• To encourage the involvement of both home and school in the implementation of this policy

Responsibility of Adults

The adults encountered by the children at school have an important responsibility to model high standards of behaviour, both in their dealings with the children and with each other, as their example has an important influence on the children.

As adults we should aim to:

  • Create a positive climate with realistic expectations.
  • Promote positive behaviour, through example, honesty and courtesy.
  • Provide a caring and effective learning environment.
  • Encourage relationships based on kindness, respect and understanding of the needs of others.
  • Ensure fair treatment for all regardless of age, gender, race, ability and disability.
  • Show appreciation of the efforts and contribution of all.
  • To discourage physical aggression and encourage ‘Kind Hands, Kind Words, Kind Feet’.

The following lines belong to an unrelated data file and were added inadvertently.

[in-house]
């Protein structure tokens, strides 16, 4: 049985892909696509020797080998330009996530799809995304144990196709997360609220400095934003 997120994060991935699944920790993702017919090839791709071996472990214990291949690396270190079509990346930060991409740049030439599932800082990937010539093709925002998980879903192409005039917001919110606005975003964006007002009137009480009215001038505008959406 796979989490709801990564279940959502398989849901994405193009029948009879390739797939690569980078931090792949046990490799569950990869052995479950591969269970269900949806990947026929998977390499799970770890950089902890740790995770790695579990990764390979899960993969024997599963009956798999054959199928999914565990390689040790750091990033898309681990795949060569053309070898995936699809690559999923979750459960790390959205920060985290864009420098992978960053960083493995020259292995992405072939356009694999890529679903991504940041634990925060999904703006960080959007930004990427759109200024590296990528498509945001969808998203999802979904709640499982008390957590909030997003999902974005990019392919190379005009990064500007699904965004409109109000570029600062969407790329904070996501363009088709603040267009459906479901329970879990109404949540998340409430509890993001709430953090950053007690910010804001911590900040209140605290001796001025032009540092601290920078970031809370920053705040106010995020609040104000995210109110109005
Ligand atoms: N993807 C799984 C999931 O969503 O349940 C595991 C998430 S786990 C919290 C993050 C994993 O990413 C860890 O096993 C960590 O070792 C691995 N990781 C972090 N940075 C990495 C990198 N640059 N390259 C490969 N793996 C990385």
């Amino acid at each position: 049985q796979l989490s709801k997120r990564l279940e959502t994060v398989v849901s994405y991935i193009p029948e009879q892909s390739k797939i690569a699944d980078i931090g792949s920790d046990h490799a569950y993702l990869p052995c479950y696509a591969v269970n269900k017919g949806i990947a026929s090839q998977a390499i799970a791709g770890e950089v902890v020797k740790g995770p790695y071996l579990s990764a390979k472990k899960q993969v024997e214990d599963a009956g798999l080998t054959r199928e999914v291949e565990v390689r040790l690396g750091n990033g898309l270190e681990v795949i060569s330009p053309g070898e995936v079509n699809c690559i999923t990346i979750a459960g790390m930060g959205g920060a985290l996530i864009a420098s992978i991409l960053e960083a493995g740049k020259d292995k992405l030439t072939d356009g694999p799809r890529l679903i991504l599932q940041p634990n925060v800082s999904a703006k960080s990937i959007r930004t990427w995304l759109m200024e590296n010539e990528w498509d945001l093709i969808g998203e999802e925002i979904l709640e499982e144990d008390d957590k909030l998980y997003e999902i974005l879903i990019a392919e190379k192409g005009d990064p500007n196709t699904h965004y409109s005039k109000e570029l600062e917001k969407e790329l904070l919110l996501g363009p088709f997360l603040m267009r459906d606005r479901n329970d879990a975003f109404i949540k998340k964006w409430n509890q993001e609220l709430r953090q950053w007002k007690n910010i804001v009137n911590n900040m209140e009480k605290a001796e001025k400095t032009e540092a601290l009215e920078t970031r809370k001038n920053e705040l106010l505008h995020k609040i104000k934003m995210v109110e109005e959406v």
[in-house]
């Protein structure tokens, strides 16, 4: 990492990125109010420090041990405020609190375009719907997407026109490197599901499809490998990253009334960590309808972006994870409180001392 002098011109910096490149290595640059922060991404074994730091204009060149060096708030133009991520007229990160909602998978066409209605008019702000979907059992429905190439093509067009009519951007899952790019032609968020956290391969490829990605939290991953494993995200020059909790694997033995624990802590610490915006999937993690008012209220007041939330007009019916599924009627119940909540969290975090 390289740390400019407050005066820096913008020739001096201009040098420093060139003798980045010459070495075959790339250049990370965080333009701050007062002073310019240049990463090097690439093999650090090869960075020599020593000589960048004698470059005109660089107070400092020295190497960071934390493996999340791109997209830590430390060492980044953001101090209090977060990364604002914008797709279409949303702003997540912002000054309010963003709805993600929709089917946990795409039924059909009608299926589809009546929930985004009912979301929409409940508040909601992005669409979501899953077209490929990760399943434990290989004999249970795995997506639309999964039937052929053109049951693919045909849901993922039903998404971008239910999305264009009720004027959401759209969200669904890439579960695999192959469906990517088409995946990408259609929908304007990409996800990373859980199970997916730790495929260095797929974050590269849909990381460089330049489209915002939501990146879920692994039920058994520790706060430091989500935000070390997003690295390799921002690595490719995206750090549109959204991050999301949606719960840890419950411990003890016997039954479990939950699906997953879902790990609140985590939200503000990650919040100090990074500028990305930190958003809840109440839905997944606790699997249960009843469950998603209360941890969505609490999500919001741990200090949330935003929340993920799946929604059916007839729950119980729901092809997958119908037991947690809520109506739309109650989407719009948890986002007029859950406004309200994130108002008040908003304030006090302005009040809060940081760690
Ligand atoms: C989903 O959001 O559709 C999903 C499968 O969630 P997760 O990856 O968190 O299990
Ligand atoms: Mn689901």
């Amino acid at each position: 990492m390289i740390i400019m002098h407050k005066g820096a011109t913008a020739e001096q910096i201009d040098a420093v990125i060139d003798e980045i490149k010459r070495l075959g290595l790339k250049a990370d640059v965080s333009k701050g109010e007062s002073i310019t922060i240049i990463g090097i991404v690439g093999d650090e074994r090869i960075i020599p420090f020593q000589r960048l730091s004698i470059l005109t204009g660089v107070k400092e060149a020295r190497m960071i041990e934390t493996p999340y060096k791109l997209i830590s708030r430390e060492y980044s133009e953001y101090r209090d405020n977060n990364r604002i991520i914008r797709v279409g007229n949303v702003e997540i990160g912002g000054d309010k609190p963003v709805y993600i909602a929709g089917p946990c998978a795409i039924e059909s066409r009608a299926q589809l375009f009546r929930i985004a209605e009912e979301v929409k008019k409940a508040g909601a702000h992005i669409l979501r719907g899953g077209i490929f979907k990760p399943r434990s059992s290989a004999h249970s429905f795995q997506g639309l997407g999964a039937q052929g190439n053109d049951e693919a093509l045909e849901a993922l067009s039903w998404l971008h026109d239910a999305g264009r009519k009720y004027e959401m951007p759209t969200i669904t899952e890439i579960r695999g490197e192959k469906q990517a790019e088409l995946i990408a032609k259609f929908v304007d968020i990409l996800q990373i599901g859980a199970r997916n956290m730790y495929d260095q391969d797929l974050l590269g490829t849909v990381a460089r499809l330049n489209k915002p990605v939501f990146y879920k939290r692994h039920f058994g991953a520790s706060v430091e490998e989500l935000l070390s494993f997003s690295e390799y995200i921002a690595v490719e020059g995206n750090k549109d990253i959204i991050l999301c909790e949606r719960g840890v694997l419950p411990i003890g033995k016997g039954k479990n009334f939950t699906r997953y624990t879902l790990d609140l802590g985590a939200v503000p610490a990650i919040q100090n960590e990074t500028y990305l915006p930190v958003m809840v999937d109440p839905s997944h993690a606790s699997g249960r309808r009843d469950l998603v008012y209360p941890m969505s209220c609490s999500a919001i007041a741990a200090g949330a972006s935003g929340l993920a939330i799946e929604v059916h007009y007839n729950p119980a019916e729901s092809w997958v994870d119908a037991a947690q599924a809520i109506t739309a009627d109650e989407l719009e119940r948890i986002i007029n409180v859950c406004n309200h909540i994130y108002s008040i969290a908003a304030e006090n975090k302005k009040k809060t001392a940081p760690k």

A Code of Conduct for staff, pupils and volunteers ensures that the rights of all are upheld.

School Rules

  1. We show respect for self and others.
  2. We show respect for our own property and the property of others.
  3. We show respect to other students and their learning.
  4. We are kind and willing to help others.
  5. We follow instructions from staff immediately.
  6. We walk quietly in the school building.
  7. We show courtesy and good manners.
  8. We try to use respectful ways of resolving difficulties and conflict.
  9. We ask permission to leave the classroom/school.

10  We take responsibility for your own work.

11  We wear the appropriate uniform.

12  We do our best in class.

13  We follow our Healthy Eating Policy.

14  Chewing gum is not allowed in school or on school based activities.